I loved seeing the beauty of the U.S. with my pup alongside me. We had such an amazing time and he was the perfect travel companion. I tackled the loneliness that comes with prolonged solo travel by talking to my dog, talking to strangers (sorry Mom), and calling friends and family at night or on long driving days.
I never truly felt scared or lost because I had carefully planned my set itinerary and my loved ones had access to it. I was also comforted by the security of my van and I tended to park in safe places. Additionally, I carried pepper spray with me in case of emergencies. Believe it or not, I learned that the U.S. is one of the safest places to solo travel, as long as you have your wits about you and remain a bit wary at all times.
The U.S. is also one of the most diverse countries in the world in terms of landscapes, cuisine, culture, people, and much more, and yet, many of its citizens don’t take the time to travel outside of their home city or state. I strongly encourage you to travel to a state or city that you may have deemed “not worth the time” to visit, because it may very well surprise you. I would have loved to prolong my trip so I could have spent more time in each state.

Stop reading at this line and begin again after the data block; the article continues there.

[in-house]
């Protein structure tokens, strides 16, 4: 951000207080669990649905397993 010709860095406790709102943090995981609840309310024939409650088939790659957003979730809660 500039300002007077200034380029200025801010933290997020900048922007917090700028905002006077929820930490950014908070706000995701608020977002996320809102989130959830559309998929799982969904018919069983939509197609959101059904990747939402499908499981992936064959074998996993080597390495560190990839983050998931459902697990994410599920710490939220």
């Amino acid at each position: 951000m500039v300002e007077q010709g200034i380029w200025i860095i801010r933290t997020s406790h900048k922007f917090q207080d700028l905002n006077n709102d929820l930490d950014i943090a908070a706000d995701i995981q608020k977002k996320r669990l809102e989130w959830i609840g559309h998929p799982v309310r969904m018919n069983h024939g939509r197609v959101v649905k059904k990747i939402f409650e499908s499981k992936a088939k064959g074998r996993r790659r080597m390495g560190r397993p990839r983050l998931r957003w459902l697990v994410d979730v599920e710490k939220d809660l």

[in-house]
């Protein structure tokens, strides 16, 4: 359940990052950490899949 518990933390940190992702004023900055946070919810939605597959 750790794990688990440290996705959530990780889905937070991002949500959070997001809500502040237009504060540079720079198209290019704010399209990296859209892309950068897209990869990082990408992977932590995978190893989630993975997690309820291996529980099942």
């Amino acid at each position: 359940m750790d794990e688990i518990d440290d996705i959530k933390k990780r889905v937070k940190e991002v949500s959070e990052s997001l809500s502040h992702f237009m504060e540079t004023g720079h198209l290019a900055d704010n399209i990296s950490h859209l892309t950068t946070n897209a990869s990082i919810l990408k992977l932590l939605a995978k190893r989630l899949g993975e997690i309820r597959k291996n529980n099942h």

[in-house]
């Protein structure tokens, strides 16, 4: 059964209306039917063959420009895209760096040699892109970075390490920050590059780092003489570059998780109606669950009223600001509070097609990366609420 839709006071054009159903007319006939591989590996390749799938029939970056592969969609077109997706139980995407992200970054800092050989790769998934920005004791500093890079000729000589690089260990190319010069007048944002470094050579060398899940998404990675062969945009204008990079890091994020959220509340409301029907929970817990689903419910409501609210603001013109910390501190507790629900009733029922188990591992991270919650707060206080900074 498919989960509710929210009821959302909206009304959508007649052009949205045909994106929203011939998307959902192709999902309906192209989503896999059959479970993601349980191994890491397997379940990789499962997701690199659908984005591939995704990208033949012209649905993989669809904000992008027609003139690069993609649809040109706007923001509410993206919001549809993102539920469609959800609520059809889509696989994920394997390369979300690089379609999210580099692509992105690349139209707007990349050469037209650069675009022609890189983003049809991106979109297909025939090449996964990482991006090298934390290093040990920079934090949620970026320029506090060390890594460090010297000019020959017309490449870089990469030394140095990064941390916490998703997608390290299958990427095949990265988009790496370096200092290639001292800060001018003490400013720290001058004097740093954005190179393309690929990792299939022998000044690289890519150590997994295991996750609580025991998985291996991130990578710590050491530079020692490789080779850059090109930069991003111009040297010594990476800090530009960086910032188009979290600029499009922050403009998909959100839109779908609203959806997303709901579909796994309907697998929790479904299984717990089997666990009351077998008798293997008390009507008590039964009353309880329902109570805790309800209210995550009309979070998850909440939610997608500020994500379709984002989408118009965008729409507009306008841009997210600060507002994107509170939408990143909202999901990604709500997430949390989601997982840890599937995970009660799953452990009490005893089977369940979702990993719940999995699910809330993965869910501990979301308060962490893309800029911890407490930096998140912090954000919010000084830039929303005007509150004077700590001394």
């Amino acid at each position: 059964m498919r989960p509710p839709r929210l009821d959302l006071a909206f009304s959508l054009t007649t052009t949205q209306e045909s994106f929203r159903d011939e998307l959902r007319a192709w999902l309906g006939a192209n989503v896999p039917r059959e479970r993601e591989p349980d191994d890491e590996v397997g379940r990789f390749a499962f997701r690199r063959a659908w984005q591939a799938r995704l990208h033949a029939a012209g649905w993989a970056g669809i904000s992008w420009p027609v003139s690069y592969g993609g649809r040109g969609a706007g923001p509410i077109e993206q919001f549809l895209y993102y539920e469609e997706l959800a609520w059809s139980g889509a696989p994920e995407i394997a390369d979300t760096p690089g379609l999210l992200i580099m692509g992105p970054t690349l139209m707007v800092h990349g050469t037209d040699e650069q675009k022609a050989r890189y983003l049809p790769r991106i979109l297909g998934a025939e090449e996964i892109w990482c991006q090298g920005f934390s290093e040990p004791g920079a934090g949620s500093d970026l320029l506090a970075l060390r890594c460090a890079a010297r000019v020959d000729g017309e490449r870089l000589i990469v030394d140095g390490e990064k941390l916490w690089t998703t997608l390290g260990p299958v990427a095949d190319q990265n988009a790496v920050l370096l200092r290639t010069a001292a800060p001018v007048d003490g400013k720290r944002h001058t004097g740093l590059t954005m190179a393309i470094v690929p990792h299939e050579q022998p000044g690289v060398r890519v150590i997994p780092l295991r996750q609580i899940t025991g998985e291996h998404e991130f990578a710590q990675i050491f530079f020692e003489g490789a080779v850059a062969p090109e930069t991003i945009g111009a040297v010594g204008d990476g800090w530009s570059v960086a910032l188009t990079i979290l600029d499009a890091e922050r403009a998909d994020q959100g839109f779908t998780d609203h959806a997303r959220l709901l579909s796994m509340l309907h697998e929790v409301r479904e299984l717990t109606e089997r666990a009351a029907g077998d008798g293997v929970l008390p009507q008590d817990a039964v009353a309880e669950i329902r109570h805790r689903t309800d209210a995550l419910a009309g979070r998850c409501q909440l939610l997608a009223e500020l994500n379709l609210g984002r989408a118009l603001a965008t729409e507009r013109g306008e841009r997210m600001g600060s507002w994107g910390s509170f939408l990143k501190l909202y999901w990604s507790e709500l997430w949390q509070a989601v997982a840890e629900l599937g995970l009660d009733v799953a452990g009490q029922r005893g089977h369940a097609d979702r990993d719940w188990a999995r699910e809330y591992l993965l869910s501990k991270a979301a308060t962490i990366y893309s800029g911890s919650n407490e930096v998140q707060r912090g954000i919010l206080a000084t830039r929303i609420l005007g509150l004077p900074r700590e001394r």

Three months on the road may seem like an eternity to some, but despite traveling to every state in the lower 48, I feel like I’ve only cracked the surface in seeing what the U.S. has to offer. I still have many cities, monuments, obscure sites, and national parks left to visit.